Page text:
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Exploring Heart-Healthy Meat Alternatives: Mukimame
February 17, 2021
By: Abi Gottshall, MS, RDN, LD
The soybean is a type of legume, which is a plant in the Fabaceae family. Soy was initially cultivated in East Asia but is now grown in large amounts throughout the United States. The soybean can be utilized in a variety of food products, including soy milk, tofu, and tempeh. Soy is also used as a base for textured vegetable protein (meatless protein options often seen in stores). Edamame refers to the soybeans that remain contained within the pod. Shelled soybeans that are ready to eat are referred to as mukimame.
Half a cup of mukimame contains roughly 12 grams protein, 8 grams carbohydrates, and 4.5 grams of fat, only 0.5 grams of which is saturated fat. The remainder of the fats in soybeans are polyunsaturated and monounsaturated fats, including some alpha-linolenic acid, which is an Omega-3 fatty acid. Omega 3’s have the ability to lower chronic inflammation which is thought to contribute to the development of chronic diseases. One half-cup serving of soybeans provides roughly 8 grams of fiber, which can lower blood cholesterol levels and regulate gut health. Although soy contains some carbohydrates, it is a low glycemic index food, meaning it will not lead to a blood sugar spike, making it a good choice for those with diabetes. A bonus is mukimame can be purchased in the frozen foods section and is a quick and easy food to prepare.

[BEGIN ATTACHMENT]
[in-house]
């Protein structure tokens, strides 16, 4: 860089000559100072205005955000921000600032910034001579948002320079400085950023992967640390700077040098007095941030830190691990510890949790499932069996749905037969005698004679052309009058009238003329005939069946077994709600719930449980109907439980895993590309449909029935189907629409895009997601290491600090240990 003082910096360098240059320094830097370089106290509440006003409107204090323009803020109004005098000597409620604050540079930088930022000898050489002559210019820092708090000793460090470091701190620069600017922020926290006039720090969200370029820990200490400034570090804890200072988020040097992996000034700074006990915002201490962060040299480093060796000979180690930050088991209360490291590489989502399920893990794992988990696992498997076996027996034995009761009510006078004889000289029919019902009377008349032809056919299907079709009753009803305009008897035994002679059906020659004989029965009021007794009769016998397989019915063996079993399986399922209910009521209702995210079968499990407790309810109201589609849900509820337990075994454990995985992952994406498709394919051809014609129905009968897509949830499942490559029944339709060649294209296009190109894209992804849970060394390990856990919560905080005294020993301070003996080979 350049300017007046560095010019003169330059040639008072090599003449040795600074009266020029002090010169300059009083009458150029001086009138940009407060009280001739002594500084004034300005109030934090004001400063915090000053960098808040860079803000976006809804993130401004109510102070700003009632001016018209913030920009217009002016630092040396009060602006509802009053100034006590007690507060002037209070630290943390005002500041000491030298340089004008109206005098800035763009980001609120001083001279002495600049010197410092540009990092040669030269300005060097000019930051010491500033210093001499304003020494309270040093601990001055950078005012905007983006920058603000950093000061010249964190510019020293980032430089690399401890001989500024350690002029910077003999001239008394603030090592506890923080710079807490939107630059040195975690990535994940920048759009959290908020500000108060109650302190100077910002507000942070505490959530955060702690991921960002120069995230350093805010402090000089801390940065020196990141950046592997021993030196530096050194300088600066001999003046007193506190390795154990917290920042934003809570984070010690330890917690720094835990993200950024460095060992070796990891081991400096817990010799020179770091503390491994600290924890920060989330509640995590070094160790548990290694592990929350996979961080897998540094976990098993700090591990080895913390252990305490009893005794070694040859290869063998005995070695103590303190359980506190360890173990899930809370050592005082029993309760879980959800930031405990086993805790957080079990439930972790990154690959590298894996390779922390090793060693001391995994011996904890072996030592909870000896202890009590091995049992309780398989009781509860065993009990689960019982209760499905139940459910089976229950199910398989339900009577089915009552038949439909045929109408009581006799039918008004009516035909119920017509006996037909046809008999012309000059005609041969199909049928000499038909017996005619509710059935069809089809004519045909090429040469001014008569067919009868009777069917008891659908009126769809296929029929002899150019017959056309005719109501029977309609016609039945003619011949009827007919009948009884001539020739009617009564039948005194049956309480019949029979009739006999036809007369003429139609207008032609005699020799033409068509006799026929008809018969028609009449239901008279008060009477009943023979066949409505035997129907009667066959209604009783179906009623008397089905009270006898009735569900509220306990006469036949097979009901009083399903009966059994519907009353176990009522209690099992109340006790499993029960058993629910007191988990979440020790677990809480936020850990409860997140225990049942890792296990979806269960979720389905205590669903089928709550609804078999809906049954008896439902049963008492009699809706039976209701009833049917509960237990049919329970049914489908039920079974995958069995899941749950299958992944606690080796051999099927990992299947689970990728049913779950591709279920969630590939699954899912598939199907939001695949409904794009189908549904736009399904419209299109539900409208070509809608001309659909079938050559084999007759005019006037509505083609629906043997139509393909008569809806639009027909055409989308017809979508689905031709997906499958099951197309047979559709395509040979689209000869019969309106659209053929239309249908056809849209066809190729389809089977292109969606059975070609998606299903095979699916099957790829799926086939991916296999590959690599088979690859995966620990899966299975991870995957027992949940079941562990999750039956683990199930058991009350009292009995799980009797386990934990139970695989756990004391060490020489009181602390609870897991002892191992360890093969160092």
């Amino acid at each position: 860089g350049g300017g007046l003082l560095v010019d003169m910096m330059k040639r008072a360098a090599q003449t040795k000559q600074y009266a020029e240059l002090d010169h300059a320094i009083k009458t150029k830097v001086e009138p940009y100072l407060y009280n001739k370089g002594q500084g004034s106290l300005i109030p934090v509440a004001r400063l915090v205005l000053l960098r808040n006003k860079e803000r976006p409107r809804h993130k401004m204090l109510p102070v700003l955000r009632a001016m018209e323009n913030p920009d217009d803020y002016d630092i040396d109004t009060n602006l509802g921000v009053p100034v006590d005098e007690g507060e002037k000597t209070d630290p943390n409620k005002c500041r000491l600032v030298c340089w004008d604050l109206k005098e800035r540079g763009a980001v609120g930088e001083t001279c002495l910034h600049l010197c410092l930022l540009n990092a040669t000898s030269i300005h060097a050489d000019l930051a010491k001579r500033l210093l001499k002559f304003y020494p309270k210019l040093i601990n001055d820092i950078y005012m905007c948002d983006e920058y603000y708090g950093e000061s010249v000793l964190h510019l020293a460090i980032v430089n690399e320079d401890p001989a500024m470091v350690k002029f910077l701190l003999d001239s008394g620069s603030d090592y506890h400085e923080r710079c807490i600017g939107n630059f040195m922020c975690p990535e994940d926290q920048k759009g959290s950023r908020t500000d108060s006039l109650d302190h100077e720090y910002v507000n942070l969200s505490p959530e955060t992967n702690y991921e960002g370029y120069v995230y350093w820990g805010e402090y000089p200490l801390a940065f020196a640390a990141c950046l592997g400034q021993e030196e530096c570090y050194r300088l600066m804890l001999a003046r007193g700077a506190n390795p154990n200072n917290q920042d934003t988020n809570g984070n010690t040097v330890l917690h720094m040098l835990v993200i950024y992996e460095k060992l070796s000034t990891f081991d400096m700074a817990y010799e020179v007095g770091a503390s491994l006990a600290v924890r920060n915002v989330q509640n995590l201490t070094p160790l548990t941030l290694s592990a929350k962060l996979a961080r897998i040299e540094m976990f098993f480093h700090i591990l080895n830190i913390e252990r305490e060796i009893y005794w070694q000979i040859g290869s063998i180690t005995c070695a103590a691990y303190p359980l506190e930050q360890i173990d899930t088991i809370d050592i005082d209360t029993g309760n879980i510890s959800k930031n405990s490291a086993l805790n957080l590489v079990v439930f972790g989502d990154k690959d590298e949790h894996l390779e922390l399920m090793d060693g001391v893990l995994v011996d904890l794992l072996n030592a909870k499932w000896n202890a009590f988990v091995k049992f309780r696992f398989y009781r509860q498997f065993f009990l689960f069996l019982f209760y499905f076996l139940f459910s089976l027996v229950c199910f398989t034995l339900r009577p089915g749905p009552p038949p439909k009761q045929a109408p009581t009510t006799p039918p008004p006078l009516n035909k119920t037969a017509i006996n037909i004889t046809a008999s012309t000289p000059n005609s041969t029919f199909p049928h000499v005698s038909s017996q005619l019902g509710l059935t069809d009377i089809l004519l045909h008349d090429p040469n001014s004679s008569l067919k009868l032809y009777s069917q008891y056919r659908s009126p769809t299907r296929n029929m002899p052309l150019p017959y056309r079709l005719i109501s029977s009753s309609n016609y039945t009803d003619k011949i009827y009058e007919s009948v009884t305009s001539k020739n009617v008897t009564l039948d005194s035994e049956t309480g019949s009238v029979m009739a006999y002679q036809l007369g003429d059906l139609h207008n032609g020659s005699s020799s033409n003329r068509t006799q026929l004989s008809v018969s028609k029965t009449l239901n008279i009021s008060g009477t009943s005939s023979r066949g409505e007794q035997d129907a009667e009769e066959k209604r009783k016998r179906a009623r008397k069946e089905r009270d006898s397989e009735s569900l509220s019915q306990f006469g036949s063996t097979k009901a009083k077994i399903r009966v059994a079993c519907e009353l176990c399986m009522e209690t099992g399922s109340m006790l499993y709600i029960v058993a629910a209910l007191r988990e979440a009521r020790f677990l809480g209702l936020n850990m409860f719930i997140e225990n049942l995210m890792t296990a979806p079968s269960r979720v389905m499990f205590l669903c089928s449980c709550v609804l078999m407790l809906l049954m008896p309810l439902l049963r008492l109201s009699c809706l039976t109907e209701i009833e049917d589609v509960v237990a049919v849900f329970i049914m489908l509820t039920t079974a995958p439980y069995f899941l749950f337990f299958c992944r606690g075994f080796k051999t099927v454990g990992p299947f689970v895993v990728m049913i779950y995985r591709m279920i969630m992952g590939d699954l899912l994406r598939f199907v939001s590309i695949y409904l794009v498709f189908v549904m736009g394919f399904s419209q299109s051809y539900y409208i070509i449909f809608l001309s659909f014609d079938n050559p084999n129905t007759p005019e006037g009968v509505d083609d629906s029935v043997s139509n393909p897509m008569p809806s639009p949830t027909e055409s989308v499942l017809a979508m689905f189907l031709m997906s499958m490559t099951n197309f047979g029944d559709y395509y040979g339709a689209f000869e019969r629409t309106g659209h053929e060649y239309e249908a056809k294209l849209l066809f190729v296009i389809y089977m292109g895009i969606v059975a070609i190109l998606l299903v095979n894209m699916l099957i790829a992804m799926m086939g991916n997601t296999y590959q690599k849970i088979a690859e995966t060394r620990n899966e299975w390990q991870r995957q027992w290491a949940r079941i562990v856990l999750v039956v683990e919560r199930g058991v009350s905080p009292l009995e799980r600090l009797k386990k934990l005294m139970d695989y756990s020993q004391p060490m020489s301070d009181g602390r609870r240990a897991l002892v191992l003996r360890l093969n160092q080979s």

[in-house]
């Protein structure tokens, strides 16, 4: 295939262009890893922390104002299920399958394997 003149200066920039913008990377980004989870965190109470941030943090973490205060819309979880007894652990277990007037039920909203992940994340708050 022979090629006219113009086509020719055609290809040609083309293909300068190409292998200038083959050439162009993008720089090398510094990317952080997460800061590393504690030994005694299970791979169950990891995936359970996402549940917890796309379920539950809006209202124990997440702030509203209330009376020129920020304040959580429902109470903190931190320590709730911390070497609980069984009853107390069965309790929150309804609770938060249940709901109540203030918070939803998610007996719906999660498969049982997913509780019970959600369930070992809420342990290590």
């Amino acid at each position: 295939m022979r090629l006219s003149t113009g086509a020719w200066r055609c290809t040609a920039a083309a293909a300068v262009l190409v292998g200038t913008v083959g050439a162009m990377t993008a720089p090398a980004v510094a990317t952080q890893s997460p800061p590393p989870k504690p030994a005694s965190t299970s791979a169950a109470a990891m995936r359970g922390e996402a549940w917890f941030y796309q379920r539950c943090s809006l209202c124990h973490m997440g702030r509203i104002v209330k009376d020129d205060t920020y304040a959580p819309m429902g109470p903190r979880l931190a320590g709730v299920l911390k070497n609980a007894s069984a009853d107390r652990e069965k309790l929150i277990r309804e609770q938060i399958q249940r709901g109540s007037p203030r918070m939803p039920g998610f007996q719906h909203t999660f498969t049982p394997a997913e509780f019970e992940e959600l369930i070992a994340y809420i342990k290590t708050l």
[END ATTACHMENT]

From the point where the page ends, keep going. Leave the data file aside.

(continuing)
Here are some ways to add mukimame to your diet:
• Add 1 cup mukimame to an entree salad in place of steak or chicken.
• Roast mukimame in the oven with some garlic powder, parmesan, black pepper, and a sprinkle of salt for a crunchy, high-protein snack.
• Add mukimame to a stirfry with vegetables of your choice such as broccoli, bell peppers, water chestnuts, and onions, with low-sodium soy sauce over brown rice.